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Lawn Moss Control

Posted on January 26, 2015 by Lawn Doctor

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A rolling stone may not gather moss. But of course, your lawn is not a rolling stone so it may have indeed gathered a large amount of moss. You may also find moss gathering in areas like sidewalk cracks, trees, and anywhere you might have bare patches in your yard.

Some people like moss, and think it adds atmosphere to their yard. It can also grow in areas of your yard where nothing else will grow, which sometimes can be beneficial. This greenery is not universally despised the way things like crabgrass are. But many people don’t want moss in their yard and would like nothing better than to get it removed. Here is what you need to know to really get rid of the moss growing on your lawn:

Understand why moss thrives

Although moss is a plant, it is not what we think of when it comes to plants. It does not have roots or stems or even seeds but needs water to live, which is why it shows up a lot in damp climates, and in wet areas on soil. Some species of moss derive nutrients directly from the soil. This means that moss can absorb both water and nutrients that your lawn should be getting, which could lead to serious lawn problems down the road.

Species of moss have been found in many places of the United States, from the colds of Alaska, to the rainy Pacific Northwest, to humid Florida, to all sorts of points in between. They can grow more in the winter than in the summer and can also affix themselves to anything in your yard from your lawn to your roof, especially if the areas stay are regularly damp!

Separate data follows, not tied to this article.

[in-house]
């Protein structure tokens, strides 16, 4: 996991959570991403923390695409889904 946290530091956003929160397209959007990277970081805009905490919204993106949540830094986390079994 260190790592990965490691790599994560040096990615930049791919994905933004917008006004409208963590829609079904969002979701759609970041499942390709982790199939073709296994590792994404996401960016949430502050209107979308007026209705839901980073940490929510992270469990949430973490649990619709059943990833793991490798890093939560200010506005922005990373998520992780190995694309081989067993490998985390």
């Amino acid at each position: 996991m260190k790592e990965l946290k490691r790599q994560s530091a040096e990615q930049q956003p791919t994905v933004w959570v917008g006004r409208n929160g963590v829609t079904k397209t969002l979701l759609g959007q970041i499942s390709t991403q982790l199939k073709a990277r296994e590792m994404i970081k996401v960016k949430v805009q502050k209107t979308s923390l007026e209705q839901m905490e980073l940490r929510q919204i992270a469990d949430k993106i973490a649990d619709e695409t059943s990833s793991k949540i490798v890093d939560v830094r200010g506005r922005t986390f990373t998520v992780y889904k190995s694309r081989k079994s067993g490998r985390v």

Moss likes soil that is compacted or that has a high acidity. It also likes shade as opposed to direct sunlight. And if you have bare spots on your lawn, and the conditions are right, moss can move right in.

Generally speaking, moss can be a canary in a coalmine, so to speak, when it comes to the health of your lawn. That is mostly due to the things it thrives on:

  • acidic soil
  • compacted  and wet soil
  • bare spots
  • drainage issues
  • lack of sunlight

These are all conditions that can cause unhealthy lawn issues. So if you have a moss problem, you most likely also have a lawn that needs better treatment.

How to get rid of moss

While we know some people actually like the way moss looks, like when it is on a shed, covering trees, or even planted in a garden, most people do not want moss in their yards and it’s important to know the problems it could create as well as the best ways to get rid of it.

Here are several measures that can be taken to get rid of moss:

  • The first is to get your lawn healthier. Prevention can help moss from growing in the first place.
  • The second step is to get rid of things that attract moss. For example:
    • If you have a drainage issue in your lawn, fixing that will take away the thing that the moss is most attracted to.
    • Prune trees and shrubs to give your lawn more sunlight, which will also keep the lawn healthy.
    • Soil aeration will break up the soil and take away another thing moss likes.
    • Making sure that the soil’s pH level is not too acidic will also help prevent moss.
    • Reseeding patchy areas of lawn will also discourage moss
  • The Third step is to have a professional lawn service remove the moss for you. Some professional services offer moss control methods that can help treat your lawn for moss growth, such as raking, physically removing the loss, or applying products that can get rid of the moss. However, it is important to note that as long as you have the conditions in your lawn that attract the moss, it can come back.

The best way to create a yard that is moss-free is to make sure you are doing everything you can to have a healthy lawn. Make sure you know the best ways to properly care for and maintain your lawn to prevent unwanted growths like moss.

Tired of the tedious and grueling work of maintaining your lawn?

Contact Lawn Doctor to help care for your lawn when you can’t.

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